Physiology and Medicine
Drs Harvey Alter, Micheal Houghton and Charles Rice, jointly received the Nobel Prize for Physiology and Medicine for discoveries leading to the identification of Hepatitis C. Hepatitis is the inflammation of the liver, mainly caused by a viral infection which has two main types. The first can be transmitted through contaminated food and the second through bodily fluids including blood transfusions. The second type can become chronic, in some cases causing cirrhosis and liver cancer.
Alter studied post-blood-transfusion hepatitis, observing that a large portion of these cases were not caused by known viruses. Therefore, identifying another possible viral cause of hepatitis. Houghton used the blood of an infected chimpanzee to isolate the genome of hepatitis C. Rice used an RNA variant of hepatitis C to prove this virus alone causes hepatitis. These collective discoveries have massively contributed to the development of blood tests for Hepatitis C, significantly reduced occurrences of post-transfusion hepatitis and greatly improving global health.
The Physics Nobel Prize was awarded to Sir Roger Penrose, Professor Reinhard Genzel and Professor Andrea Ghez for turning black holes from sci-fi into sci-fact. Notably, Ghez made history as the first female astrophysicist to win a Nobel Prize.
Penrose used Einstein’s theory of general relativity, a mathematical description of gravity, to make a robust prediction that black holes were inevitable. Genzel and Ghez each led a team of astronomers in observing the orbits of the brightest stars around the centre of our galaxy, using infra-red telescopes. Both groups found that the stars were orbiting around an extremely massive, invisible object. Analysis of the data collected showed that the mass of this object must be around 4 million times that of our Sun, whilst taking up a region smaller than our solar system – the only known explanation for this would be the presence of a supermassive black hole.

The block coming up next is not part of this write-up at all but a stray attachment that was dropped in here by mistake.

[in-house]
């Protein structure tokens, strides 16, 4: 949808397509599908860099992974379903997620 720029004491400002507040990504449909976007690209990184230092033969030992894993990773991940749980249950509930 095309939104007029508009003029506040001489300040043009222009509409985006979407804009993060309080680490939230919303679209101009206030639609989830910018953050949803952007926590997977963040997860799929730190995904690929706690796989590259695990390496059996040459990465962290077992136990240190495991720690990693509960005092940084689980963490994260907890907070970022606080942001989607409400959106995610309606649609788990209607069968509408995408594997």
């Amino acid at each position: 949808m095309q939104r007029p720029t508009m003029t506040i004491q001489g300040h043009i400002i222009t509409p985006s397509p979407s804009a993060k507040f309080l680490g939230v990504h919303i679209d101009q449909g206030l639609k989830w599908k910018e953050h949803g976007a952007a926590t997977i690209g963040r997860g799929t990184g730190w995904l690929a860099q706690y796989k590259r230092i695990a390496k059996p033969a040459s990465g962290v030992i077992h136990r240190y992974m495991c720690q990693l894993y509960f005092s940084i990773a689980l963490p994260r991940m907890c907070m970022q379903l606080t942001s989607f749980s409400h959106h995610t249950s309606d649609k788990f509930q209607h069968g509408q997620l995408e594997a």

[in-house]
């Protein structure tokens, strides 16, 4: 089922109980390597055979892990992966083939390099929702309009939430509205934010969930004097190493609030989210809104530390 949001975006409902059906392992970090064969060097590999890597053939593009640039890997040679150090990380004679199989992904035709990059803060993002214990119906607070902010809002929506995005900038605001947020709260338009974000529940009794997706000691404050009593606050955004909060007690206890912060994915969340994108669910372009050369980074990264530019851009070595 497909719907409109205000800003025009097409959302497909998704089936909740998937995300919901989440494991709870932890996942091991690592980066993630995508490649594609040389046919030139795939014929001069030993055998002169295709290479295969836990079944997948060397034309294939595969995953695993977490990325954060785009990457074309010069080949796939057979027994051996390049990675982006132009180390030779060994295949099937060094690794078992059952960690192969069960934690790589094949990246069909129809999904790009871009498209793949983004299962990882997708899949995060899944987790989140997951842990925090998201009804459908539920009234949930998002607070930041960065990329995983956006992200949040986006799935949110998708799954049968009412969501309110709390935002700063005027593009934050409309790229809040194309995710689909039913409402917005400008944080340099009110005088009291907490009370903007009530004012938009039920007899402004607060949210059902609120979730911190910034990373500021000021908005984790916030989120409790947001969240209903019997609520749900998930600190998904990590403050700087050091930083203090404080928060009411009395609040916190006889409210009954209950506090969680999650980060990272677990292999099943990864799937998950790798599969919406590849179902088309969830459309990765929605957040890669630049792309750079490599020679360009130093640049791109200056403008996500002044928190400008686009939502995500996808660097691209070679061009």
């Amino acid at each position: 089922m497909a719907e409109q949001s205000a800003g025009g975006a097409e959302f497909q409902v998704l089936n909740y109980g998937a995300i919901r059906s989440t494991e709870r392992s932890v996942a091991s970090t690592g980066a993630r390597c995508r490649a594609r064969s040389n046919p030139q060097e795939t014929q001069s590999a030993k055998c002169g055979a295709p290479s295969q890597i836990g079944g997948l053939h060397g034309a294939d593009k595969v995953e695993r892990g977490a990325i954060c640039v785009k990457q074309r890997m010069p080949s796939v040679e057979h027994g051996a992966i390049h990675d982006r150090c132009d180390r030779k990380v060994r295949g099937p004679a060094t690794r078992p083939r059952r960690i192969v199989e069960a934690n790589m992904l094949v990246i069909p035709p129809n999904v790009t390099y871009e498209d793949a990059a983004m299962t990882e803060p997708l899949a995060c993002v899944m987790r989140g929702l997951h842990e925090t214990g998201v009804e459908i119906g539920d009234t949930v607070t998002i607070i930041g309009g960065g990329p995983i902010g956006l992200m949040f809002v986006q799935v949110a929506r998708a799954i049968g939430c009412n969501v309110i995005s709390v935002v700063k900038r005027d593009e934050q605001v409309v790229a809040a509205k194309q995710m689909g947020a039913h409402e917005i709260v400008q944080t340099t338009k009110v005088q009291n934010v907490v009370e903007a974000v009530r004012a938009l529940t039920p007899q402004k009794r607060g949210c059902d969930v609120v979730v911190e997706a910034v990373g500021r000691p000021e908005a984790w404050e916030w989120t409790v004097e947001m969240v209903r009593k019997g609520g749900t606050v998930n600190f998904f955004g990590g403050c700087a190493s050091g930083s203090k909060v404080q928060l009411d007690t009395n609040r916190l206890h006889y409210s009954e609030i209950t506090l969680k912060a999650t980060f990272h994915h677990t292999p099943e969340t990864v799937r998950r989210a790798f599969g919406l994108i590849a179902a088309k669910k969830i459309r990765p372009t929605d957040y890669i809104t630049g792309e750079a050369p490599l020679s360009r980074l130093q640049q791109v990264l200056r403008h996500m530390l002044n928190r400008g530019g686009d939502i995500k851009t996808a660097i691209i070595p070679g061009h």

Emmanuelle Charpentier and Jennifer Doudna were awarded the Nobel Prize for Chemistry for the discovery of CRISPR/Cas9 gene editing. This method can be used as ‘genetic scissors’ allowing researchers to precisely alter the DNA of living organisms, by removing, adding or altering sections of DNA.
Charpentier studied the immune system of a common bacterium, Streptococcus pyogenes, which causes an array of human diseases. During this, she discovered the CRISPR/Cas9 system which the bacteria use to induce nicks in the DNA of a pathogen to defend the cell. By collaborating with Doudna, they were able to recreate these ‘genetic scissors’ in vitro and reprogram this system to be able to cut any DNA molecule and thus edit the genome of an organism in a short space of time. Their discovery has allowed for the development of genetically modified crops with better yields and are being used in clinical trials of cancer therapies.